If we are customizing a SharePoint form we are most likely using PowerApps. A lot of customers make use of a managed metadata column.
This particular column type is however limited in its default configuration. It will only show the first 20 terms of the term set that is configured on the SharePoint column using the following syntax in PowerApps. Choices([@ListName].MMColumn) => This function is limited in the backend to return only 20 items.
However we can use the ‘search’ functionality of the combo box to search for other terms. But this also has its limitation to search only with a ‘StartsWith’ syntax. While most customers expect a ‘Contains’ search behavior. Or just want to see all the options available, because the end-user doesn’t always know what he/she should search for.
As there were some questions on the Power Apps Community forum. We decided to write a blog post about a solution we implemented to ‘fix’ this issue that customers are experiencing.
1. Analyze the data needed
Because of the limits on the default backend query of the Choices function on the managed metadata column, we’ll need to provide our own custom data source to the combo box. Unfortunately, we can not directly query the taxonomy store from PowerApps.
So instead we are going to use a Power Automate action to fetch the data from the term store.
Which data do we need? Well if we take a look at the data inside of the collection output of the default Choices() function, we see the following data
So we’ll need the following properties from our terms in the term store: Label, Path, Guid
The WssId is always defined as -1, even if the terms are already used in the site collection. So we do not need to query that one.
2. Fetching the term data in Power Automate
Find an export of the flow here.
The easiest way to follow this blog post is by downloading and importing the flow above. But also make sure you are reading the explanation below so you know which parameters you should adjust for your scenario.
The flow data conversion / api calls might be a bit complicated, so the easiest way to follow this tutorial is by importing the attached flow. Also make sure you read the explanation below so you understand what the flow is doing / which parameters and properties you might want to change depending on your scenario.
In the ribbon we’ll find the ‘Action’ => ‘Power Automate’ button to create a new flow which we’ll be able to call from our PowerApp.
Now the difficult part comes in. While there are new taxonomy REST api’s available for SharePoint, these will not give all the properties we need. Of course this would be able to return us the Label and TermGuid. But these won’t provide us with the Path of the term.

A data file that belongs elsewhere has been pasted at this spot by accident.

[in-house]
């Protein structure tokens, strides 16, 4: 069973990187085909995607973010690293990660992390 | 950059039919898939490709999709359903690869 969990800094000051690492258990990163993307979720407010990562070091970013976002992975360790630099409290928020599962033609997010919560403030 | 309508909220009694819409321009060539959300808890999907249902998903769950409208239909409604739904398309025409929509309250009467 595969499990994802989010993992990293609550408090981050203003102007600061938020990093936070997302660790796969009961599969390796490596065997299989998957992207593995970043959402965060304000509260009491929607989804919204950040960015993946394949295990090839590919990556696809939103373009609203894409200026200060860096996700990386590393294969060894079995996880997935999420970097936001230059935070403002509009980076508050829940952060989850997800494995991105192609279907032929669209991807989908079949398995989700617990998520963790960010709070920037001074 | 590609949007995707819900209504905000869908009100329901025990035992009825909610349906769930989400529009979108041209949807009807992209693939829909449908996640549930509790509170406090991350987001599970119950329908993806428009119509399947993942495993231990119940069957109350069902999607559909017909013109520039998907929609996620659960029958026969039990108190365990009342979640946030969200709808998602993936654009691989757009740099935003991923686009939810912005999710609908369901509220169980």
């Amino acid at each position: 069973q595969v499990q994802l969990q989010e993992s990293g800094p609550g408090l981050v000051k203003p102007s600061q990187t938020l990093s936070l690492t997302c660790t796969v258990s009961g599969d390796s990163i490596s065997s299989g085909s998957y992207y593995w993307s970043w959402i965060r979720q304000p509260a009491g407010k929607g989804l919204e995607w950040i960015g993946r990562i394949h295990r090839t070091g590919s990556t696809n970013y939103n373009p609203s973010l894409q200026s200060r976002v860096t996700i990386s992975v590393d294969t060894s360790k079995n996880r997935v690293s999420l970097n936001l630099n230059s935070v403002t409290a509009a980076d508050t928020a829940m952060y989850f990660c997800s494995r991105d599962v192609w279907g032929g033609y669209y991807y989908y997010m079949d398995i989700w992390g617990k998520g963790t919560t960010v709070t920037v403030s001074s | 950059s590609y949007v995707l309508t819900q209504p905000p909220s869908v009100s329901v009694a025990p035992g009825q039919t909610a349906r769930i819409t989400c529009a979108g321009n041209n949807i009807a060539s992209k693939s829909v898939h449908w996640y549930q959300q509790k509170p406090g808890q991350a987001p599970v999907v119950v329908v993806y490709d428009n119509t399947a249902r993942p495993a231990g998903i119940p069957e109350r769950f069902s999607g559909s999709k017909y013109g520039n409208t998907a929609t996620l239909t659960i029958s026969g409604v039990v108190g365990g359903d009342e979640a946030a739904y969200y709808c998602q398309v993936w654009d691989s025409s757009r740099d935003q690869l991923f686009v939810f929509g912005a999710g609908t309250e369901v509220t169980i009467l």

Note: this will only be an issue if you have multiple levels in your term set.
After this, we are able to do our next call ‘GetAllTerms’ on the loaded term set.
After this call, we’ll need to apply some formatting to the JSON response.
Note: All properties speak for themselves after this HTTP call. But we should take another look at the Path property, as the formatting is a little bit different. It is including the term set inside PowerApps. While in our response from the ProcessQuery endpoint the term set is not included in the path.
As a last step we’ll need to return this JSON array of term objects to our Power App and parse it into a collection.
3. Parse JSON to a collection in PowerApps
While a lot of blog posts are using the Response action to bring back a parsed collection or object to PowerApps, we will not do this.
Because we want to avoid the premium licensing that is required to use this output action. So instead we are returning a property with the JSON as a string.
Select the event where you want to load your Term data. I’m doing this in the OnVisible action of the screen. Go to ‘Action’ tab -> Power Automate and select the flow that we just created or that you imported from the sample in this blog.
And paste this code in the OnVisible event.
The guide as a parameter of your flow Run function should be the Id of your term set. We could make this more dynamic and just pass the field name and get the term set Id from there. So feel free to extend the flow. But each HTTP action in the flow means a slower response to the Power App, so in my case I wanted it to be as fast as possible.
You can also use the MatchAll function with the syntax above to parse other JSON strings. This is a good way to skip the premium requirement of the Response action, while still being able to parse JSON in your Power App easily.
Also, take note of the DropColumns function we are executing after doing the MatchAll. I’m just using this one to clean up the collection because it does contain some extra properties because of the MatchAll function.
After executing this logic, we can now assign the new value to our combo box field from the managed metadata.
So go to the Combo box component from your managed metadata field and fill in the YourTermCollection as your data source for the field.
Combo box -> Advanced -> Items -> YourTermCollection
Also, make sure your ‘searchable’ property of the combo box is set to true.
If you have more than 1 managed metadata field, you could of course reuse this flow to create another collection with terms. If you do so, remember to use the Concurrent function so you are sure that these flows are executed async. This will result in a significant performance improvement when calling multiple flow actions in the OnVisible event.